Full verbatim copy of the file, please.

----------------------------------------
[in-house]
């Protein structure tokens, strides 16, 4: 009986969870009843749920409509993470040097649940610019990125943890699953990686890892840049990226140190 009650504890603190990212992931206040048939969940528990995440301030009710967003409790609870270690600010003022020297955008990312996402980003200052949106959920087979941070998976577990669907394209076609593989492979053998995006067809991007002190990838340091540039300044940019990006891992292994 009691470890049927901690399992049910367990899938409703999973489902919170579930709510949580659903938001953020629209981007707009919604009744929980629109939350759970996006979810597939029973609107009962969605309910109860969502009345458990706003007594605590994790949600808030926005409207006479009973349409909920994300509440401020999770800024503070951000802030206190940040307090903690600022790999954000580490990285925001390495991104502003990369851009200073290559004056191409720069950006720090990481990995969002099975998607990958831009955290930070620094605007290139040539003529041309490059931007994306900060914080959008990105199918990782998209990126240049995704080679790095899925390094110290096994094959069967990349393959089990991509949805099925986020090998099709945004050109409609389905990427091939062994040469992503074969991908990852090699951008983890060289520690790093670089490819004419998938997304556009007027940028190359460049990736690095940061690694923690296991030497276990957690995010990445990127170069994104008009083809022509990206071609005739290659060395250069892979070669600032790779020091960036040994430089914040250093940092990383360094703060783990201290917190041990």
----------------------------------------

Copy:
[in-house]
């Protein structure tokens, strides 16, 4: 009986969870009843749920409509993470040097649940610019990125943890699953990686890892840049990226140190 009650504890603190990212992931206040048939969940528990995440301030009710967003409790609870270690600010003022020297955008990312996402980003200052949106959920087979941070998976577990669907394209076609593989492979053998995006067809991007002190990838340091540039300044940019990006891992292994 009691470890049927901690399992049910367990899938409703999973489902919170579930709510949580659903938001953020629209981007707009919604009744929980629109939350759970996006979810597939029973609107009962969605309910109860969502009345458990706003007594605590994790949600808030926005409207006479009973349409909920994300509440401020999770800024503070951000802030206190940040307090903690600022790999954000580490990285925001390495991104502003990369851009200073290559004056191409720069950006720090990481990995969002099975998607990958831009955290930070620094605007290139040539003529041309490059931007994306900060914080959008990105199918990782998209990126240049995704080679790095899925390094110290096994094959069967990349393959089990991509949805099925986020090998099709945004050109409609389905990427091939062994040469992503074969991908990852090699951008983890060289520690790093670089490819004419998938997304556009007027940028190359460049990736690095940061690694923690296991030497276990957690995010990445990127170069994104008009083809022509990206071609005739290659060395250069892979070669600032790779020091960036040994430089914040250093940092990383360094703060783990201290917190041990």